In Medieval England towns were few and far between and significantly smaller than the towns we have today. Instead, most peasants resided in villages, but the idea of religious centres did appeal to many and this prompted the creation of some of towns and cities that are still in existence across England.
Aside from London, some of the largest towns created during this time were Canterbury, York, Leeds, Bath, Lincoln, Chichester and Hereford - all of which fell under the label of cathedral cities.
Due to the prominence of religion during this period, these cities drew people form far and wide for trade and worship. Some, including Thomas Becket’s place of death Canterbury Cathedral, were also important pilgrimage destinations.
The Domesday Book, created in 1087, included just six towns but records of populations in subsequent years are non-existent due to the lack of official counts and frequent (almost daily) changes to the figures.
Market fairs were a common cause of a population boost, but numbers quickly dropped once the fair had ended. Tax registers also fail to provide an accurate representation of town populations, including the one that assisted the Peasants Revolt in 1381, as many people were unable to register.
Much of the expansion of medieval towns took place around areas that were easy to access, such as crossroads or rivers. Water was a particularly important requirement as it provided a means of washing, drinking and sewage disposal - crucial for any area larger than the typical villages.
Despite being constructed near rivers, towns in medieval times were not particularly clean. With no sewage system readily available, many people chose to ignore the local waterways and simply dispose of their waste onto the street. This practise attracted rates and other vermin, which were thought to have contributed to the spread of the Black Death.
Although townspeople often failed to use the waterways for waste disposal, many villages in the surrounding areas did. This create polluted water as it flowed downstream and the lack of knowledge about hygiene meant the water was still consumed by townspeople, leading to significant disease in these highly populated areas. People who resided in towns or cities during medieval times were expected to lead hard and short lives.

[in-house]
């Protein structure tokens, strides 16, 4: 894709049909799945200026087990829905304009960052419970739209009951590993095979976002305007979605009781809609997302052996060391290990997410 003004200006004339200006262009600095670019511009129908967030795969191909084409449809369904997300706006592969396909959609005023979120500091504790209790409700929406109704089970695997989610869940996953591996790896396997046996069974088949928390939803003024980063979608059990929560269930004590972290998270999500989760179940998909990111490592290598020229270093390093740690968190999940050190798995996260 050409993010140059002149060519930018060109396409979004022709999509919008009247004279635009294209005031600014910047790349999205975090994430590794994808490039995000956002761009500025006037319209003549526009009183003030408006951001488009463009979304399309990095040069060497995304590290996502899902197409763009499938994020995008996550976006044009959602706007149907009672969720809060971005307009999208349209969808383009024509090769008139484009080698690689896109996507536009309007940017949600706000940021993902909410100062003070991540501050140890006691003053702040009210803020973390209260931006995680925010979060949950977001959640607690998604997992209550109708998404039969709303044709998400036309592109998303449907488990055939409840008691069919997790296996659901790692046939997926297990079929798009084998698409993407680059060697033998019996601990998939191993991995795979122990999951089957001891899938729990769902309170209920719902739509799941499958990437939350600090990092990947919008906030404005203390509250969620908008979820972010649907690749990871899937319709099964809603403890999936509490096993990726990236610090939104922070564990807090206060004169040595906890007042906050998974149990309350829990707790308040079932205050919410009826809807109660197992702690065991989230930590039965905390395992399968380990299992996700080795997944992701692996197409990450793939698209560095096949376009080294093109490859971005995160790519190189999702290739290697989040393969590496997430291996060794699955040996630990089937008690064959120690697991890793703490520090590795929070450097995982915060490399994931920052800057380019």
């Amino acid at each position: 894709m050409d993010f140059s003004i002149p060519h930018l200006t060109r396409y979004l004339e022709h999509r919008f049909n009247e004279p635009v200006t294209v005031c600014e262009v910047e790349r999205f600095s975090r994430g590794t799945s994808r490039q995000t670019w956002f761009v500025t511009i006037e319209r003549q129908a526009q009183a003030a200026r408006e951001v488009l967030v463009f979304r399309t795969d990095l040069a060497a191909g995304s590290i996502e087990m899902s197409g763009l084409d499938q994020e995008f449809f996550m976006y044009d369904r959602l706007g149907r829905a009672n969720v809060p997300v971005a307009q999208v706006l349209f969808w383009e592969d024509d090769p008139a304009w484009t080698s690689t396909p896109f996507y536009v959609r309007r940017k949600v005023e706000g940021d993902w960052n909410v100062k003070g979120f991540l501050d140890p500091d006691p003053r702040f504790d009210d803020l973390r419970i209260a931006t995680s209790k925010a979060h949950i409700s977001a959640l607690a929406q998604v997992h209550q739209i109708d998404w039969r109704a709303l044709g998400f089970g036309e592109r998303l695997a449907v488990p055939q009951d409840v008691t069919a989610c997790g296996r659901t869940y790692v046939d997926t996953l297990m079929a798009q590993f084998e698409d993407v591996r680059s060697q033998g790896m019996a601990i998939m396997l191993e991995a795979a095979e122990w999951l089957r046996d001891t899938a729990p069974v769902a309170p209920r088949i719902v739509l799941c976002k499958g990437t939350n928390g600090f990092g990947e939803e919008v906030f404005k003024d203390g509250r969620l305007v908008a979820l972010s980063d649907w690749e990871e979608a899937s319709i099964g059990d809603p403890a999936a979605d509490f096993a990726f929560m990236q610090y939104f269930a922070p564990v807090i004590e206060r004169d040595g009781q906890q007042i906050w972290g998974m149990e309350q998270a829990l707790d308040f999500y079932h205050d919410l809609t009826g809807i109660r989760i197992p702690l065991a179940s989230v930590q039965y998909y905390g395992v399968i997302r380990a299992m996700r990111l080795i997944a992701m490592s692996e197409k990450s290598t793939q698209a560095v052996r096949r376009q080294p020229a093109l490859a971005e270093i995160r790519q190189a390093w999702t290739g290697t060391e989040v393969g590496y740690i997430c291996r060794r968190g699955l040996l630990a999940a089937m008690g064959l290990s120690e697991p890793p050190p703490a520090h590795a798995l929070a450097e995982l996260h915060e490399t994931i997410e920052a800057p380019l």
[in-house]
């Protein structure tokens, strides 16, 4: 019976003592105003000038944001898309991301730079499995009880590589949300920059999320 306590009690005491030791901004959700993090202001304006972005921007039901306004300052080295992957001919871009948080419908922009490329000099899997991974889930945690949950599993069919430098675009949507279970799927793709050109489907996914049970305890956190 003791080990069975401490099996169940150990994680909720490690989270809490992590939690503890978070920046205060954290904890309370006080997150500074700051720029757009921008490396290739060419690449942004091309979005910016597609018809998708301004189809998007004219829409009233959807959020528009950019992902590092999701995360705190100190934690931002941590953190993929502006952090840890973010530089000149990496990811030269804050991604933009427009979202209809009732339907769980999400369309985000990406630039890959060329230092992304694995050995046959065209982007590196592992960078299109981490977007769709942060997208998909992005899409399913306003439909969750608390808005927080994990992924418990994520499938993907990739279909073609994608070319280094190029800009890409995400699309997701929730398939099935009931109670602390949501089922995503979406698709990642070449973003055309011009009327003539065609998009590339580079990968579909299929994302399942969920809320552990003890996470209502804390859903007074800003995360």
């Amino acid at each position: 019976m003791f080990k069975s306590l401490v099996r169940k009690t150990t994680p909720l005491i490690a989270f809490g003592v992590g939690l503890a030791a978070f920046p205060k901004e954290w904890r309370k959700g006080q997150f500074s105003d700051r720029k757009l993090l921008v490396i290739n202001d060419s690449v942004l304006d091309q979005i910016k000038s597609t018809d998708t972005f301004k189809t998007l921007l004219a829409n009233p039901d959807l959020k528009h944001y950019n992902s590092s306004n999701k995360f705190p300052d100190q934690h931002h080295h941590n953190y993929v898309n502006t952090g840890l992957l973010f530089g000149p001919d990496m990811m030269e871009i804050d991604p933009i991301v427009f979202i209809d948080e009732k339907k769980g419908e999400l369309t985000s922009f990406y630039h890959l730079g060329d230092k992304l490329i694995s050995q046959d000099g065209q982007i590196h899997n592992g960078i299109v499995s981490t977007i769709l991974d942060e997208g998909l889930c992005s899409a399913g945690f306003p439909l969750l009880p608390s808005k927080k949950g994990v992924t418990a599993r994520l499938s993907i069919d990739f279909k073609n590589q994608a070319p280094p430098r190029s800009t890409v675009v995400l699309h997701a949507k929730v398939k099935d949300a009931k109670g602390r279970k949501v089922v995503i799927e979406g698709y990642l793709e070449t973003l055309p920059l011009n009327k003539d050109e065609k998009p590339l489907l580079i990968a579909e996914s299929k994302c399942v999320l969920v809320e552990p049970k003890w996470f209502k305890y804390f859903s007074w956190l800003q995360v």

If disease did not kill people, there was always a high chance they would be killed in fires. Towns and cities were almost universally constructed entirely from wood, which meant any mistakes with fire would spread quickly. The streets were also unsafe at night due to a lack of a policing system or street lights, so candles would be used to travel around the area. Of course, this could have devastating results if they came into contact with any of the wooden buildings.
When constructing houses within towns, people had to be wary of how much land they use due to the high costs associated with large floor spaces. As a result, many medieval houses were constructed up and out - with the first floor larger than the ground floor and the second floor larger than the first. This helped to keep costs low due to the reduced use of land.
Shops were also constructed in towns, providing craftsman services to local people. Due to the lack of literacy, many signs hung outside the shop simply displayed a pictorial depiction of the shopkeeper’s particular skills.
Trade was an important part of medieval town life, attracting people from miles around. However, this daily influx of strangers led to many town leaders boosting their security measures, from building surrounding fences to create gates that could be locked overnight.
Canterbury and York, for example, created large walls that helped deter criminals, but such sturdy security measures were not available to many of the smaller towns.
Despite the crime linked with frequent visitors, merchants were welcomed by town lords as they paid tax and contributed greatly to the area’s success. In essence, the higher the number of merchants, the more tax the sheriff could collect for the lord. However, the lack of reading and writing skills meant this was a very corrupt system in many towns.
To tackle the problem with corrupt tax systems, many townspeople in medieval times called for a charter to be created, which would clearly state the specific rights a town had. Many even specified that towns could collect their own taxes, so local lords and sheriffs could not. Towns could also construct their own law court to ensure all legal disputes were settled efficiently.
"Medieval Towns". HistoryLearning.com. 2015. Web.